You need to figure out what creates home runs on your blog, and do more of that, while purposefully and surgically eliminating as many strikeout posts as possible. Because publishing more of the same limp, fetid content over and over with almost no hope for real success is like playing a jazz odyssey in front of a festival crowd.
You may feel like you accomplished something because you made your three posts/week goal, but are you really moving your business forward?
You are not. You are just lighting money on fire, $900 at a time. 

The Content Marketing Crystal Ball

This stuff is knowable. You can give yourself a better chance of creating home run posts. And you can do it before those posts are even written. You need three things to make this work:

  1. Predictive content analytics (we swear by InboundWriter for this. We like their software so much, we asked them to sponsor our Content Pros podcast)
  2. The time/patience to use a tool like InboundWriter to help craft blog topics in advance
  3. Enough of a partnership with your blog writers that you can help guide their topics, using predictive analytics

For the post on my top 33 digital marketing blogs, for example, I used InboundWriter to help me figure out exactly how to position that post. I knew I wanted to share what blogs I read, but predictive content analytics looked at all of the traffic and posts on Convince & Convert, plus everything competing blogs are doing, and recommended optimal ways to craft the topic. Boom! A home run is born.
The software is easy to use. Perhaps unexpectedly, the third one in the list above is often the hardest piece of the content marketing predictive analytics journey.
Of course, everyone who has ever written a post wants to craft a home run, like Josh Bernoff’s recent post on top 10 writing tips that went supernova and generated nearly 400,000 page views. But most bloggers are writing because they have a very specific idea and a point they wish to make. Bloggers always receptive to using software and big data to help them refine/morph that idea into something with a statistically greater chance of success, even if it’s in their best interests.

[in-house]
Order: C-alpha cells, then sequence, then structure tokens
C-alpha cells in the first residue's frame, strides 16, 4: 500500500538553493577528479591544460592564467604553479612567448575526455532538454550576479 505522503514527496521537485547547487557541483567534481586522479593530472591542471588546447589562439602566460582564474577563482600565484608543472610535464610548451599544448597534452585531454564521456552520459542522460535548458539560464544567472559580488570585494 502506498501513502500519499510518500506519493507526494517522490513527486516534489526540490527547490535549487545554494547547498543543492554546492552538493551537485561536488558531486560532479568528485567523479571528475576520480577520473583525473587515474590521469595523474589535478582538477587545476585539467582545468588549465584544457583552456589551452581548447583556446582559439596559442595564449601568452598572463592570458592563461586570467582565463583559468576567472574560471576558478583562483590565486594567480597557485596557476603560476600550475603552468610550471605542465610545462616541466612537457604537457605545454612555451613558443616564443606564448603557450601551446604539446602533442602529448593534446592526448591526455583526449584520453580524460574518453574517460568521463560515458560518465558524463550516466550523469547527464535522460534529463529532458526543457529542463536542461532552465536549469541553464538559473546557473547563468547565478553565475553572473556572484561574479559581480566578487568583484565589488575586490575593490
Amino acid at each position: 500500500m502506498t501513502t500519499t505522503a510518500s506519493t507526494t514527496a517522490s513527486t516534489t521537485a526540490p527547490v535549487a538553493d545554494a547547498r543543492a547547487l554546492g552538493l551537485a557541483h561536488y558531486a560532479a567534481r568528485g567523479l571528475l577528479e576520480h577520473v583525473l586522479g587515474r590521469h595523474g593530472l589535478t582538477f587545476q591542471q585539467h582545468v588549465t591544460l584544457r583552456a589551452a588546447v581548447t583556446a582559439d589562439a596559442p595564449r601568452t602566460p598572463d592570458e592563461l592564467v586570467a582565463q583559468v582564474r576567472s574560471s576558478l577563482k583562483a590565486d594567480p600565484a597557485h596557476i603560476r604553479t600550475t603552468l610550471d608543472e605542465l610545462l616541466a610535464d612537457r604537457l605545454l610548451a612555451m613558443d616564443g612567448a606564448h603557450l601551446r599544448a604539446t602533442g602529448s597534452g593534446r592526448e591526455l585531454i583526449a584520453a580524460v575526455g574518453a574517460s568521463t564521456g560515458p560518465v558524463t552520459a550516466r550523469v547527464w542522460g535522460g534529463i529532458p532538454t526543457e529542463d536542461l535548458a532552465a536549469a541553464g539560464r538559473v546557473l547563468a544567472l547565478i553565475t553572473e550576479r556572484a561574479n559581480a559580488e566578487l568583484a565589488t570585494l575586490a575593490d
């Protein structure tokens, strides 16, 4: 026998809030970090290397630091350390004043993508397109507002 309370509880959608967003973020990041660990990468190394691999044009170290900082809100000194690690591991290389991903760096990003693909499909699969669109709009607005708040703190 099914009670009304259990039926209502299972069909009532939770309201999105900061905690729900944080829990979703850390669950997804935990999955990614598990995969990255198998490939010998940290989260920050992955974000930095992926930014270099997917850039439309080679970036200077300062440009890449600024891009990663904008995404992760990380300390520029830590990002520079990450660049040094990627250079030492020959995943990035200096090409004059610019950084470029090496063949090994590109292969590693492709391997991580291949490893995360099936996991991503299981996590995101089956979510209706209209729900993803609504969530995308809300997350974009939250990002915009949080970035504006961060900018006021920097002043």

The Statistical Impact of the Home Run

why blog posts failWe’ve fortunately been able to make it work here at Convince & Convert and the impact on our blog has been huge. I even used it on the post you are currently reading. The software says there’s a decent chance this post breaks out of the pack.
And some of them definitely do just that. Our original trial with InboundWriter found that posts we wrote adhering to their topical recommendations (the “home run” finder, if you will) increased our visits from organic search by 4.4x compared to posts we published that didn’t use their data. That was a couple months after those posts were published.
We recently updated the analysis and found that those posts now generate (nearly a year later) 10.7 times more organic search traffic than do the posts that didn’t use the InboundWriter recommendations.
I’m working on a step-by-step illustration of our blogging process and how we use guest contributors and InboundWriter to craft more home runs. Watch for that one if you’re interested in exactly how all of this works at the granular level.
Content marketing success isn’t magic. And it’s not luck. It’s a combination of strategy, analysis, and good content creation. But if a lot of your posts are striking out, do something about it.
Home runs are out there waiting for you to write them. Batter-up.